Reservoir Characterization and Modeling
This course is designed for graduate students in geology, geophysics, and engineering. Senior-level undergraduates may take the course with permission from the instructor. It is anticipated that the students in this class will be quite diverse. As such, the course utilizes a team-structure, where each student will contribute their expertise within their discipline. Students get hands on experience building models of heterogeneity from the subsurface and outcrop and using fluid flow simulation to investigate the impact of heterogeneity on oil recovery. The course will be structured in four parts:
- Introduction to reservoir characterization
- Background on basic rock and fluid properties
- Study of different depositional environments and their controls on the spatial distribution of rock and fluid properties,
- Perform a reservoir characterization and modeling study using data collected from an outcrop (weekend fieldtrip to the Book Cliffs near Green River)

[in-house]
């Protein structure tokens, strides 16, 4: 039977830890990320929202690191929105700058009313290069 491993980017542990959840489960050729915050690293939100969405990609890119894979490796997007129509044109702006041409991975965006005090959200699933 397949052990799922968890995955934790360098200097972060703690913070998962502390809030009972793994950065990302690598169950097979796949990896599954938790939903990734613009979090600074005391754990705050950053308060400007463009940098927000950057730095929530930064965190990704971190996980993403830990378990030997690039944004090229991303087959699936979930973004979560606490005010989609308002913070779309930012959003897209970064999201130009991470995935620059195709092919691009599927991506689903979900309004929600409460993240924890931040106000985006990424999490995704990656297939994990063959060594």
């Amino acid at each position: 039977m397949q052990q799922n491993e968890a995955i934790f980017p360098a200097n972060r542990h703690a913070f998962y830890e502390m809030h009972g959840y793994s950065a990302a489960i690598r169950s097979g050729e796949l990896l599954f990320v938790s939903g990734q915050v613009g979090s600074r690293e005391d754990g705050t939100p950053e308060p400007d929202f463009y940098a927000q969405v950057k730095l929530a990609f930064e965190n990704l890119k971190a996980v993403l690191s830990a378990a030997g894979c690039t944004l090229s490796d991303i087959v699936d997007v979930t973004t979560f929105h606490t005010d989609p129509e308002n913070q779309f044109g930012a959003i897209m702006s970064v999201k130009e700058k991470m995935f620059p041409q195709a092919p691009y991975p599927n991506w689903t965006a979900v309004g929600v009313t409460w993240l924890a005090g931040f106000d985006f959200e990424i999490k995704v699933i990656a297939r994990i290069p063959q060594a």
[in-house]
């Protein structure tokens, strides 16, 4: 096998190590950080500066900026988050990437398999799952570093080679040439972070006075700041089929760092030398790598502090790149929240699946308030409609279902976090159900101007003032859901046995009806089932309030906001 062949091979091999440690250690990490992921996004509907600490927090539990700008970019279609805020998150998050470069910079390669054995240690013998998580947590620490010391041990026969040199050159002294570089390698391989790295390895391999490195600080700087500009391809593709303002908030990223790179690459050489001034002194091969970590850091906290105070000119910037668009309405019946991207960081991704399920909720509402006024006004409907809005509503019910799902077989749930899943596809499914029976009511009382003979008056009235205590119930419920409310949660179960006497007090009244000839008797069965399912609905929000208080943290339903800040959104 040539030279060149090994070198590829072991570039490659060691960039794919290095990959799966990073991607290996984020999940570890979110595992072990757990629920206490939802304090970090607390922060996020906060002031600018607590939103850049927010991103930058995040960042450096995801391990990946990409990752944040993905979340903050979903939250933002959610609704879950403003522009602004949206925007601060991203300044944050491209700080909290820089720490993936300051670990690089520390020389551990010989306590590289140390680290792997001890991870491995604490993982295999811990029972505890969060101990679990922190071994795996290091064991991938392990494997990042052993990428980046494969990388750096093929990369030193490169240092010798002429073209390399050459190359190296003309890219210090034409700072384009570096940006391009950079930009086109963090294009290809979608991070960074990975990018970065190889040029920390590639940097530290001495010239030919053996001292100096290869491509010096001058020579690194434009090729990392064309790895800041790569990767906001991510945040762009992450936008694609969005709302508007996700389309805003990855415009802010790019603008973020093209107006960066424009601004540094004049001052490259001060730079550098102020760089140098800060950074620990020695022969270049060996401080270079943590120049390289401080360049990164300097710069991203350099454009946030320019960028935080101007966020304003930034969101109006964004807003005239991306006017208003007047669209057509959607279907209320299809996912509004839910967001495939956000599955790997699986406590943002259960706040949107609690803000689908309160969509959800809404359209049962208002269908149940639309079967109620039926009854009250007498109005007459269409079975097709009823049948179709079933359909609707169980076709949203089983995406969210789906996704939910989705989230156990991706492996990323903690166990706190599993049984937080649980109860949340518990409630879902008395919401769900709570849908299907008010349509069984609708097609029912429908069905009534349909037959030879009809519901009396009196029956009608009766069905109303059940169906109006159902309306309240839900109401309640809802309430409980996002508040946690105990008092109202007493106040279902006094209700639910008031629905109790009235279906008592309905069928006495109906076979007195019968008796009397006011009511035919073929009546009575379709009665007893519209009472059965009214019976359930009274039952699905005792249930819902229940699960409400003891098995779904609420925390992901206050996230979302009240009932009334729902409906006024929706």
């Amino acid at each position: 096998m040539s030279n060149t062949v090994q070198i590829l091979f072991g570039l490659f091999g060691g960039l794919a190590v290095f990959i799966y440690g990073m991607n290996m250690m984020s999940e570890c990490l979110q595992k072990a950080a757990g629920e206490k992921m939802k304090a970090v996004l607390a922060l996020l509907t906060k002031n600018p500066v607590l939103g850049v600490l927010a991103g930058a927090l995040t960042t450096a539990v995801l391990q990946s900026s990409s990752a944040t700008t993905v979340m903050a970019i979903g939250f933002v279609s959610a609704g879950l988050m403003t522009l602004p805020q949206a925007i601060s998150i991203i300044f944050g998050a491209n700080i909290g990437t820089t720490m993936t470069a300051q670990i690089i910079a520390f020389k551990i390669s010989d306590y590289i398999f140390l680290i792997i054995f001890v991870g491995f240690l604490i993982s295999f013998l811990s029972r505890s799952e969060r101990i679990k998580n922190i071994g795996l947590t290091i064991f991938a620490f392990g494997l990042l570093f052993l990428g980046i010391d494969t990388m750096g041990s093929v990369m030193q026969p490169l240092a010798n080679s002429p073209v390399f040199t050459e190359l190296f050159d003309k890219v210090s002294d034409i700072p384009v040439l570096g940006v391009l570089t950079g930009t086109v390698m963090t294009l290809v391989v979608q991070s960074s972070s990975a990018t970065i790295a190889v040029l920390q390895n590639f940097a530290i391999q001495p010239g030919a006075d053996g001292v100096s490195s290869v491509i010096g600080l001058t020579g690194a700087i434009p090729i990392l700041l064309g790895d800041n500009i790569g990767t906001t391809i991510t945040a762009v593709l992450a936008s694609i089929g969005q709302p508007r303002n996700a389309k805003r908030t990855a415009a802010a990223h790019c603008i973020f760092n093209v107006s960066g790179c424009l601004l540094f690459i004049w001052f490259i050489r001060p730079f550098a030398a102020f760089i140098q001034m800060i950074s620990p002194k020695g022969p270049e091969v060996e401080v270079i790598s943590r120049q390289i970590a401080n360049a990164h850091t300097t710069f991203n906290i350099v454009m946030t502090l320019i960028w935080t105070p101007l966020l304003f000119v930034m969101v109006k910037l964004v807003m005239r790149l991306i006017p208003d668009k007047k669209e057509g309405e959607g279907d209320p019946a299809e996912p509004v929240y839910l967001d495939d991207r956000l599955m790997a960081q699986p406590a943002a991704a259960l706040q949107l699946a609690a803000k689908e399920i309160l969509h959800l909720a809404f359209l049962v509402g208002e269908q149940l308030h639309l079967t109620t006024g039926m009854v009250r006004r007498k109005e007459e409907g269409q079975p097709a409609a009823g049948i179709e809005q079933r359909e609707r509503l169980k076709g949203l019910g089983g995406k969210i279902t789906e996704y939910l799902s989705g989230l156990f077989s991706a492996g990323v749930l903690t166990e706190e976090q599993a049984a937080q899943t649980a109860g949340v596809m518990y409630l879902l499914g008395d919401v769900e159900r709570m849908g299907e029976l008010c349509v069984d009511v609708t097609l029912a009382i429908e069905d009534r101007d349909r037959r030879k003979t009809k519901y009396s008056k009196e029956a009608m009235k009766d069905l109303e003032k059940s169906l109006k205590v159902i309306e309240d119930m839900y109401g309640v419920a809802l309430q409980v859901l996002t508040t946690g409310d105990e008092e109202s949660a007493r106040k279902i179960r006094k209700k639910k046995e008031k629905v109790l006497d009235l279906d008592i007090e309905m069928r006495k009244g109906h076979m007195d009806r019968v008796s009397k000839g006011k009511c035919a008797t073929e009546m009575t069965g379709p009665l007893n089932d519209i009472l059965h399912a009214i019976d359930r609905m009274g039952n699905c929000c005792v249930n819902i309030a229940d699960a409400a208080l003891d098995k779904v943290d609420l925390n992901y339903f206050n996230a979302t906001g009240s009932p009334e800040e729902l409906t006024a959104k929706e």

By the end of this course, students will be able to
- Use data derived from commonly available subsurface exploration tools to elucidate reservoir rock and fluid properties,
- Describe and interpret reservoir scale heterogeneity from an outcrop,
- Build a model that captures observed heterogeneity from subsurface data or outcrop interpretations (reservoir characterization), quantify the volume of fluid in place (static modeling) and predict multi-phase fluid flow through the model (dynamic modeling),
- Predict the impact of spatially variable rock and fluid properties (heterogeneity) on the amount and distribution of oil volumes in a reservoir and how heterogeneity will impact fluid production,
- Have the tools to quantify the impact of uncertainty associated with rock and fluid property heterogeneity on volumes of oil in place and recovery of those fluids.
- Have the skills, tools and confidence to work in an interdisciplinary team.
- Have a working knowledge of how to use Petrel and Eclipse.